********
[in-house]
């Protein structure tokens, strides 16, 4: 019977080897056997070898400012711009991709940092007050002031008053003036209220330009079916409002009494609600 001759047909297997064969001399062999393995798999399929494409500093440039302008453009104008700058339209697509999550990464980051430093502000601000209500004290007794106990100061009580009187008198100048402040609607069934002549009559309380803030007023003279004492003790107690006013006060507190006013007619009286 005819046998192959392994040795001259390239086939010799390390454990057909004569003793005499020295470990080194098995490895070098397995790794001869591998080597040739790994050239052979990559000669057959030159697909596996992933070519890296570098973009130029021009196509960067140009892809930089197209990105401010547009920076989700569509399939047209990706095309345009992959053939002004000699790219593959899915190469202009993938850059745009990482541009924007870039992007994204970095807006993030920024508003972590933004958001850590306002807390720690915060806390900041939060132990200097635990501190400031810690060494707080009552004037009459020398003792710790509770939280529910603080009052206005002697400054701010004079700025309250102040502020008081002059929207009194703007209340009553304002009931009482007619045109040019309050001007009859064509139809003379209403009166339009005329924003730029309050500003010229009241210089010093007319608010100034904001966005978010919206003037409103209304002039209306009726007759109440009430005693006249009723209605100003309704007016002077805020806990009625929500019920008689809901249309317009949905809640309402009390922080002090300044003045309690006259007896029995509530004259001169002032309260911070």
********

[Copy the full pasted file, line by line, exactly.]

[in-house]
């Protein structure tokens, strides 16, 4: 019977080897056997070898400012711009991709940092007050002031008053003036209220330009079916409002009494609600 001759047909297997064969001399062999393995798999399929494409500093440039302008453009104008700058339209697509999550990464980051430093502000601000209500004290007794106990100061009580009187008198100048402040609607069934002549009559309380803030007023003279004492003790107690006013006060507190006013007619009286 005819046998192959392994040795001259390239086939010799390390454990057909004569003793005499020295470990080194098995490895070098397995790794001869591998080597040739790994050239052979990559000669057959030159697909596996992933070519890296570098973009130029021009196509960067140009892809930089197209990105401010547009920076989700569509399939047209990706095309345009992959053939002004000699790219593959899915190469202009993938850059745009990482541009924007870039992007994204970095807006993030920024508003972590933004958001850590306002807390720690915060806390900041939060132990200097635990501190400031810690060494707080009552004037009459020398003792710790509770939280529910603080009052206005002697400054701010004079700025309250102040502020008081002059929207009194703007209340009553304002009931009482007619045109040019309050001007009859064509139809003379209403009166339009005329924003730029309050500003010229009241210089010093007319608010100034904001966005978010919206003037409103209304002039209306009726007759109440009430005693006249009723209605100003309704007016002077805020806990009625929500019920008689809901249309317009949905809640309402009390922080002090300044003045309690006259007896029995509530004259001169002032309260911070």